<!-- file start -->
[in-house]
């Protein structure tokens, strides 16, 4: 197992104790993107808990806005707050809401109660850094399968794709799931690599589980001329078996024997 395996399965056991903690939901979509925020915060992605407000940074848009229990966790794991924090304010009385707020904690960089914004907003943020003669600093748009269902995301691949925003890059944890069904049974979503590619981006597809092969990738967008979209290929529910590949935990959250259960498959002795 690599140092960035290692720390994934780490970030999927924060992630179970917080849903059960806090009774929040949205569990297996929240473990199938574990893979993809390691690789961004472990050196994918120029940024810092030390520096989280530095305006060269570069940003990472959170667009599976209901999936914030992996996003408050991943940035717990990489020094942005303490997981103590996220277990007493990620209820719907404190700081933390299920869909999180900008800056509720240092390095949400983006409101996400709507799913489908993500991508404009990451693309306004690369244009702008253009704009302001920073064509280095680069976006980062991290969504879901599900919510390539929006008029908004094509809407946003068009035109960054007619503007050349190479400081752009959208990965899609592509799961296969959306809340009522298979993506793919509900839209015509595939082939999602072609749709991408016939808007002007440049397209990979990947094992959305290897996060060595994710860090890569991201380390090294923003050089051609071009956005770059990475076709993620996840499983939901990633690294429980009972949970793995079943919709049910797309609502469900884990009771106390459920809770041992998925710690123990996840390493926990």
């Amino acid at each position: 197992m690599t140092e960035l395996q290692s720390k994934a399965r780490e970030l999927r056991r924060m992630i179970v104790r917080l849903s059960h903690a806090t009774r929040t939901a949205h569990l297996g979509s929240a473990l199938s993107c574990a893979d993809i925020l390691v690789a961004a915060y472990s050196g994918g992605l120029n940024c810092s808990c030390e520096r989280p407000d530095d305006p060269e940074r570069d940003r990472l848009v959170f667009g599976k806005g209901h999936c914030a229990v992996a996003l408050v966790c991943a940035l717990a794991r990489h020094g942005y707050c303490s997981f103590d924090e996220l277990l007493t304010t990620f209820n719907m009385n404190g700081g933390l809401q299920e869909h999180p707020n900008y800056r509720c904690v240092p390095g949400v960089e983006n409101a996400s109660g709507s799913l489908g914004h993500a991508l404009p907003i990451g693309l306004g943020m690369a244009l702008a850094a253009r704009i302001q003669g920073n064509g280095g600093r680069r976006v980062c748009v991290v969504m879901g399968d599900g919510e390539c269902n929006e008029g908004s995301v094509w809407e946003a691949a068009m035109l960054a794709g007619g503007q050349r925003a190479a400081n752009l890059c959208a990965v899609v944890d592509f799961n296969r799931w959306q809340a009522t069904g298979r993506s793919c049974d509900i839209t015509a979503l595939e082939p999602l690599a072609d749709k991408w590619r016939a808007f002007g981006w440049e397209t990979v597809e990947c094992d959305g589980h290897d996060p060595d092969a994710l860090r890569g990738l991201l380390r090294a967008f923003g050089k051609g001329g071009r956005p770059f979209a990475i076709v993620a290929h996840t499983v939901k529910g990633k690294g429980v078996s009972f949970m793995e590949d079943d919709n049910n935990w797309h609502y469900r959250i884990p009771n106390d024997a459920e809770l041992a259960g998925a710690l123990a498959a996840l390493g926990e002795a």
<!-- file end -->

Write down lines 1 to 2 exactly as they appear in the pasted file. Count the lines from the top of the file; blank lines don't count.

[in-house]
């Protein structure tokens, strides 16, 4: 197992104790993107808990806005707050809401109660850094399968794709799931690599589980001329078996024997 395996399965056991903690939901979509925020915060992605407000940074848009229990966790794991924090304010009385707020904690960089914004907003943020003669600093748009269902995301691949925003890059944890069904049974979503590619981006597809092969990738967008979209290929529910590949935990959250259960498959002795 690599140092960035290692720390994934780490970030999927924060992630179970917080849903059960806090009774929040949205569990297996929240473990199938574990893979993809390691690789961004472990050196994918120029940024810092030390520096989280530095305006060269570069940003990472959170667009599976209901999936914030992996996003408050991943940035717990990489020094942005303490997981103590996220277990007493990620209820719907404190700081933390299920869909999180900008800056509720240092390095949400983006409101996400709507799913489908993500991508404009990451693309306004690369244009702008253009704009302001920073064509280095680069976006980062991290969504879901599900919510390539929006008029908004094509809407946003068009035109960054007619503007050349190479400081752009959208990965899609592509799961296969959306809340009522298979993506793919509900839209015509595939082939999602072609749709991408016939808007002007440049397209990979990947094992959305290897996060060595994710860090890569991201380390090294923003050089051609071009956005770059990475076709993620996840499983939901990633690294429980009972949970793995079943919709049910797309609502469900884990009771106390459920809770041992998925710690123990996840390493926990």